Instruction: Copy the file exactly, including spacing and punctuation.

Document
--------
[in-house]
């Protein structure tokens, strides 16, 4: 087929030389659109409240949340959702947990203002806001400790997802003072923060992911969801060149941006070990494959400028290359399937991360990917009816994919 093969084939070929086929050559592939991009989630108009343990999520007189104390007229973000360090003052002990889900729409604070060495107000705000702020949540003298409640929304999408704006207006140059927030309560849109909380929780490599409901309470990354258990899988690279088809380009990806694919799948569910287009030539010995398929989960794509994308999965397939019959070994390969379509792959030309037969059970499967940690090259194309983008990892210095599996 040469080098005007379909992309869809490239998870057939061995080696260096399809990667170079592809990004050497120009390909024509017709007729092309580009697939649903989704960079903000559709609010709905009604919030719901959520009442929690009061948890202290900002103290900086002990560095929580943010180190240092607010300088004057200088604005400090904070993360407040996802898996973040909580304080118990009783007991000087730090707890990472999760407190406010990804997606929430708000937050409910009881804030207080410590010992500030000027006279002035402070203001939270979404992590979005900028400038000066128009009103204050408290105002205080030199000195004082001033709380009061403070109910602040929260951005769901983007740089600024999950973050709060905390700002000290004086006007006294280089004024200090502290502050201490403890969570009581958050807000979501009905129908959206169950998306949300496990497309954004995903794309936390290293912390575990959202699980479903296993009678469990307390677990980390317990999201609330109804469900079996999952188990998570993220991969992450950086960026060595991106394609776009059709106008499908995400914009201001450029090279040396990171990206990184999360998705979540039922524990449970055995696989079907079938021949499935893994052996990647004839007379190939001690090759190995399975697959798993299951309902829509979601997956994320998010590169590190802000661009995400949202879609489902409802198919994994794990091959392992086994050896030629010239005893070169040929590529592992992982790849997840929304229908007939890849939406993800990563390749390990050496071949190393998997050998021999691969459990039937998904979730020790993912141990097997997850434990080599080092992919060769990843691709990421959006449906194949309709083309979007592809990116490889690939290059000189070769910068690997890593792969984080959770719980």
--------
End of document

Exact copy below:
[in-house]
């Protein structure tokens, strides 16, 4: 087929030389659109409240949340959702947990203002806001400790997802003072923060992911969801060149941006070990494959400028290359399937991360990917009816994919 093969084939070929086929050559592939991009989630108009343990999520007189104390007229973000360090003052002990889900729409604070060495107000705000702020949540003298409640929304999408704006207006140059927030309560849109909380929780490599409901309470990354258990899988690279088809380009990806694919799948569910287009030539010995398929989960794509994308999965397939019959070994390969379509792959030309037969059970499967940690090259194309983008990892210095599996 040469080098005007379909992309869809490239998870057939061995080696260096399809990667170079592809990004050497120009390909024509017709007729092309580009697939649903989704960079903000559709609010709905009604919030719901959520009442929690009061948890202290900002103290900086002990560095929580943010180190240092607010300088004057200088604005400090904070993360407040996802898996973040909580304080118990009783007991000087730090707890990472999760407190406010990804997606929430708000937050409910009881804030207080410590010992500030000027006279002035402070203001939270979404992590979005900028400038000066128009009103204050408290105002205080030199000195004082001033709380009061403070109910602040929260951005769901983007740089600024999950973050709060905390700002000290004086006007006294280089004024200090502290502050201490403890969570009581958050807000979501009905129908959206169950998306949300496990497309954004995903794309936390290293912390575990959202699980479903296993009678469990307390677990980390317990999201609330109804469900079996999952188990998570993220991969992450950086960026060595991106394609776009059709106008499908995400914009201001450029090279040396990171990206990184999360998705979540039922524990449970055995696989079907079938021949499935893994052996990647004839007379190939001690090759190995399975697959798993299951309902829509979601997956994320998010590169590190802000661009995400949202879609489902409802198919994994794990091959392992086994050896030629010239005893070169040929590529592992992982790849997840929304229908007939890849939406993800990563390749390990050496071949190393998997050998021999691969459990039937998904979730020790993912141990097997997850434990080599080092992919060769990843691709990421959006449906194949309709083309979007592809990116490889690939290059000189070769910068690997890593792969984080959770719980």